The Little Woman, by Leandro Fernández de Moratín, translated by Edward H. Friedman.
The Little Woman is a liberal translation of Leandro Fernández de Moratín’s El sí de las niñas (1806), the quintessential Spanish neoclassic comedy. Influenced by the Enlightenment and by dramatic conventions in France, Moratín designs a vehicle aimed at entertaining and illuminating his public and at commenting on a number of social issues, including the education of women and arranged marriages. Conflict is inevitable in life and in the theater, but the trials and tribulations of the characters are resolved through patience and clear thinking. The dramatist and his protagonists play by the rules of order and decorum; one could say that they have faith in reason and in their fellow men and women. The play is a variation on the theme of the elderly gentleman who sets his sights on a much younger woman. Here, the love object has a gallant admirer closer to her own age and an exaggeratedly meddlesome mother. Misunderstandings abound, but good sense and good will prevail. Edward Friedman’s translation captures the spirit of the original text in a performable script.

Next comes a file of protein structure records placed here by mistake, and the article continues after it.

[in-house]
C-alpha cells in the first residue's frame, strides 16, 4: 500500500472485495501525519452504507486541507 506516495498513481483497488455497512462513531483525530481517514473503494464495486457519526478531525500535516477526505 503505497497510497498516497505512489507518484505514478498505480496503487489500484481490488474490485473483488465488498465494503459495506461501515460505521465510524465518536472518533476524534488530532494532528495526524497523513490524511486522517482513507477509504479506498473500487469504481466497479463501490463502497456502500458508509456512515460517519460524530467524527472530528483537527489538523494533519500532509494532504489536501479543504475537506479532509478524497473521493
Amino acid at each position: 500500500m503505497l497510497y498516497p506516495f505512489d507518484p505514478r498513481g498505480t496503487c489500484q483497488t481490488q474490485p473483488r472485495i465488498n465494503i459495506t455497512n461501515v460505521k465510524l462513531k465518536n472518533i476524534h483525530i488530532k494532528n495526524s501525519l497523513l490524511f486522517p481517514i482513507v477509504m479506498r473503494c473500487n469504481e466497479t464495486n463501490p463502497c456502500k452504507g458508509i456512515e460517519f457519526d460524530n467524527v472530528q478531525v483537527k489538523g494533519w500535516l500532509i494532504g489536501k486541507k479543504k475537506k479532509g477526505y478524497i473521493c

ISBN: 978-1-58871-180-9 (PB, 126 pp.) $25